Brazil’s Petrobras will partner with BIOeCON, a Dutch company, on the development of a new process for enhanced conversion of lignocellulosic biomass such as sugarcane bagasse into chemicals that can be used to produce green plastics, or further transformed into next-generation advanced biofuels.
The new technology, called BiCHEM (Biomass Chemical Conversion), was developed by BIOeCON with high potential for biofuels production for diesel blend content with superior energy density when compared with ethanol.
Petrobras and BIOeCON will work together to further develop this technology and establish proof of concept on pilot and demonstration scales. The first part of this work, including the pilot phase, will be performed in The Netherlands, while the demonstration plant is envisioned to be constructed in Brazil.
In 2008, Petrobras, through its research center (Cenpes), signed a cooperation agreement with start-up KiOR—a joint venture between Khosla Ventures and BIOeCON (earlier post)—to use KiOR’s Biomass Catalytic Cracking (BCC) process to produce second-generation biofuels from sugarcane waste. (Earlier post.) BCC catalytic pyrolysis technology converts lignocellulosic biomass into a bio-oil product that can be further upgraded to transportation fuels and chemicals.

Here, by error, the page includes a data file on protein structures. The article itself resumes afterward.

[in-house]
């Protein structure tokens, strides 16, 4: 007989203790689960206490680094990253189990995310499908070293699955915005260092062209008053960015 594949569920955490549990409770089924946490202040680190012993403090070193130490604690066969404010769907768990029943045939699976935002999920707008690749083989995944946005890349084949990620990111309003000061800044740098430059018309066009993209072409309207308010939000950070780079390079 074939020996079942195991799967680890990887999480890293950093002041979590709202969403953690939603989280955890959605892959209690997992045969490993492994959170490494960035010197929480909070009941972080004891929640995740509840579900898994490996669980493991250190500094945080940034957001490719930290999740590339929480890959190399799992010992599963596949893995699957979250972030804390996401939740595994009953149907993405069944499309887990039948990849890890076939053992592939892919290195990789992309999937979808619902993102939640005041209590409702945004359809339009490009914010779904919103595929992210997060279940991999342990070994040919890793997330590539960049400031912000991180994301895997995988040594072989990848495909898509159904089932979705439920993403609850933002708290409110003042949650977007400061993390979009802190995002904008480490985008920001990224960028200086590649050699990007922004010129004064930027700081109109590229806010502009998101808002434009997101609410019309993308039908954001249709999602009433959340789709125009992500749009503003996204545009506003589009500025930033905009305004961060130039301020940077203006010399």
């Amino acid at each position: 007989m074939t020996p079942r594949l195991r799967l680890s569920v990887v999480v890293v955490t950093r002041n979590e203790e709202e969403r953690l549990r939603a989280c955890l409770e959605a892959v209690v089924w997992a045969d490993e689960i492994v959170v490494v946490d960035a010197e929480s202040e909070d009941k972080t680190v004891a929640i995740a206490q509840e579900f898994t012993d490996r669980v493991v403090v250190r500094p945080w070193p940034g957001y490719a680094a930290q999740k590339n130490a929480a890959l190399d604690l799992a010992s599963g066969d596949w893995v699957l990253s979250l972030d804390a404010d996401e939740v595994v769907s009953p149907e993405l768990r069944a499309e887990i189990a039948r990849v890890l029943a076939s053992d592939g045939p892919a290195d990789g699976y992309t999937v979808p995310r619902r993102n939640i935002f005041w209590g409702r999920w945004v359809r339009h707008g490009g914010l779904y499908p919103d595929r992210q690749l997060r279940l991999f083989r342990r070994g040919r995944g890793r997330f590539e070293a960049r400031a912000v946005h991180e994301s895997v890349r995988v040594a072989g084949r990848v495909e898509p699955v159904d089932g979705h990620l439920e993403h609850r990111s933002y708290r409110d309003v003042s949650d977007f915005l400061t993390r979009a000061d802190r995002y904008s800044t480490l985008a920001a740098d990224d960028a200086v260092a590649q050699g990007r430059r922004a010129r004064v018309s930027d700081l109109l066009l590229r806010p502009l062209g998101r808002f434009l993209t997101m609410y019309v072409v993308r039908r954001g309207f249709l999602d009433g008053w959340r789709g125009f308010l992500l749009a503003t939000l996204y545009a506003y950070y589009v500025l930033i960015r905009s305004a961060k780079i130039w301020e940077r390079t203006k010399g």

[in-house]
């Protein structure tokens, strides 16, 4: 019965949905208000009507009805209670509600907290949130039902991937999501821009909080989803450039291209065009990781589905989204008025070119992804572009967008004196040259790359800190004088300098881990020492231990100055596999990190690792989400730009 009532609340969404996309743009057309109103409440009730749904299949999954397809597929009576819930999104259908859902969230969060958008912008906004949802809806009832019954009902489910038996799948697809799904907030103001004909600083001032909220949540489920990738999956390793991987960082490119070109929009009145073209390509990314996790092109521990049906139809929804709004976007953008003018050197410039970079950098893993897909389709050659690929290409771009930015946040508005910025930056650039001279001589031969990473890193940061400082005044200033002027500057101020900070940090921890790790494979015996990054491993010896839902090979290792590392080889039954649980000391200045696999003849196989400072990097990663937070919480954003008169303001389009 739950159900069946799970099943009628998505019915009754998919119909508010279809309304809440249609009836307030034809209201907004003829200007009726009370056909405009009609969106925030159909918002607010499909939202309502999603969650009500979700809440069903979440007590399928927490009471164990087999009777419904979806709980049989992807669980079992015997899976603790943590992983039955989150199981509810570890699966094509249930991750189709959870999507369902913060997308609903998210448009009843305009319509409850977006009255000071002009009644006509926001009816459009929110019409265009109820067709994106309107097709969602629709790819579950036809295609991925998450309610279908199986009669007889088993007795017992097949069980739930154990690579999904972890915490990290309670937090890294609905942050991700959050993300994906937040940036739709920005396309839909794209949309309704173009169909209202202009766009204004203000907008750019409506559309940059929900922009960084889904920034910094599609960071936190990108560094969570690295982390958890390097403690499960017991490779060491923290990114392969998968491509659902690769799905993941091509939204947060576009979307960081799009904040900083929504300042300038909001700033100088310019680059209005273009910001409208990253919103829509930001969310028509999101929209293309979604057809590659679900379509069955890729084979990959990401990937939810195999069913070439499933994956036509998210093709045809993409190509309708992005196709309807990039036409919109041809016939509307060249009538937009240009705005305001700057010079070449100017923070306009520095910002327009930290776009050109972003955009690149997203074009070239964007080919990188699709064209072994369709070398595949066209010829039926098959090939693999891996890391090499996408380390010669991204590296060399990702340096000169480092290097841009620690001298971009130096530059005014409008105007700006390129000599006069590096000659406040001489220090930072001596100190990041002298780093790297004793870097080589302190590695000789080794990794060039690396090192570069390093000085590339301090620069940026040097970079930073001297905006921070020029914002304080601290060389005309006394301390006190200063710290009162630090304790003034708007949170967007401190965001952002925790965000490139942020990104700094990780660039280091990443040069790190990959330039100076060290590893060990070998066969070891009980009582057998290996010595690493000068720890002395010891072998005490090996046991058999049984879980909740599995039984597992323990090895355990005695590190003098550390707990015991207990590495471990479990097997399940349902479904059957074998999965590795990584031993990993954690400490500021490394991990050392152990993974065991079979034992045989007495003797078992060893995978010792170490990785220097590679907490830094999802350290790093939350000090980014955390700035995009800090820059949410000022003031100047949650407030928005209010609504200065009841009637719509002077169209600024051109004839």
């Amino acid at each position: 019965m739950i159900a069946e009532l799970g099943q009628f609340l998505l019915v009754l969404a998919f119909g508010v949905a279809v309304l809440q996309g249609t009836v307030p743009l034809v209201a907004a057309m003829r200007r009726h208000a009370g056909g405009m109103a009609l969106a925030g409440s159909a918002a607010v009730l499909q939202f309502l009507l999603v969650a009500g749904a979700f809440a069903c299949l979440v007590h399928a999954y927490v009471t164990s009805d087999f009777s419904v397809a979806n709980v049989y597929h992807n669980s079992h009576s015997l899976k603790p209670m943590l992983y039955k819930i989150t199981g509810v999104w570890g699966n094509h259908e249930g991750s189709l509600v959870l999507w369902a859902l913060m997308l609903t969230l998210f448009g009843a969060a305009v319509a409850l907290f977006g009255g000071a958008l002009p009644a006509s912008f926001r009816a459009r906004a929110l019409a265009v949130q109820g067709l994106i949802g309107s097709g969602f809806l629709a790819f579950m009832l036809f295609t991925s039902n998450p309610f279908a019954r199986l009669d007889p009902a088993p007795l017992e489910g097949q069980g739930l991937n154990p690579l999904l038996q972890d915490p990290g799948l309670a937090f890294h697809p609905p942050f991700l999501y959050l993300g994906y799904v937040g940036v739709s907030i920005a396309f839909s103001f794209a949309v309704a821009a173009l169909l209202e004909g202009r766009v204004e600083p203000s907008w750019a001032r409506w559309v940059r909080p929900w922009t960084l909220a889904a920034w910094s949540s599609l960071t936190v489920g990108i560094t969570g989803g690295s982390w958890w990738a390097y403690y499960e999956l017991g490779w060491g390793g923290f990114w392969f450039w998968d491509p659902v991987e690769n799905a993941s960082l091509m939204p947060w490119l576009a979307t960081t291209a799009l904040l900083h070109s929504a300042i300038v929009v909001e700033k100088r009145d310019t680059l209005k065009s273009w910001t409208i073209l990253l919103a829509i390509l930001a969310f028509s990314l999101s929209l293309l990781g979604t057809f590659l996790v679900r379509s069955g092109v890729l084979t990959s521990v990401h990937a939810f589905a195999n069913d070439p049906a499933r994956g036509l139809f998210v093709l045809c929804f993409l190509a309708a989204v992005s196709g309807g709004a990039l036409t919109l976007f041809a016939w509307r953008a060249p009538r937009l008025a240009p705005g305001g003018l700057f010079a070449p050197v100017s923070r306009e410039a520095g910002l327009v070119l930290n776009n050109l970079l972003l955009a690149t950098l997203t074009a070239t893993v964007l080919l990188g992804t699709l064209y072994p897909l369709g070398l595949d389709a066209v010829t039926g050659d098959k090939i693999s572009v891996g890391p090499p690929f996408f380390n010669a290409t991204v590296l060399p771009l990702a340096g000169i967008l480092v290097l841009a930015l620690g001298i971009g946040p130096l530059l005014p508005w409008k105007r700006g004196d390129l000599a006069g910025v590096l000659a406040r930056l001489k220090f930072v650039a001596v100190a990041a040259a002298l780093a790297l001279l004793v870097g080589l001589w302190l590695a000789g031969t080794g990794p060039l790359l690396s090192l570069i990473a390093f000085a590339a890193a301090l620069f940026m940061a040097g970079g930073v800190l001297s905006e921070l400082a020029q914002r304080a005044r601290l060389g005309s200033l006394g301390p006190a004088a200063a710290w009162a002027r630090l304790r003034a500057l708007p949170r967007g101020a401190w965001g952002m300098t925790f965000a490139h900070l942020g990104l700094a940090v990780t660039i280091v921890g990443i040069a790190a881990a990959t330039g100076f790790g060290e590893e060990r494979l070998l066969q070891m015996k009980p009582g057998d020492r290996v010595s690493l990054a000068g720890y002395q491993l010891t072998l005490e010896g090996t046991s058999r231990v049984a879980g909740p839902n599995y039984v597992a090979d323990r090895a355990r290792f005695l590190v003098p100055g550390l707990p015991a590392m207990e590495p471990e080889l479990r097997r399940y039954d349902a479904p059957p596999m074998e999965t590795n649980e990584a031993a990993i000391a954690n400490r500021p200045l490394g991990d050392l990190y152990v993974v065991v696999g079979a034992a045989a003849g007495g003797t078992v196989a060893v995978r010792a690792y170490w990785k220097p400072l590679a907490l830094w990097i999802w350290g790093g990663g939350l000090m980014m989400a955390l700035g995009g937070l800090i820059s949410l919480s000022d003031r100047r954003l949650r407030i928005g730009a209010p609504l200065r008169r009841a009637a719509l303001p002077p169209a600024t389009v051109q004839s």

BiCHEM is BIOeCON’s second technology. BiCHEM uses a recyclable, inexpensive solvent to dissolve cellulose and hemicellulose into their constituent sugars. These sugars are then hydrogenated and converted into base chemicals to produce amongst others green plastics, or transformed into next generation advanced fuel additives such as high cetane biodiesel.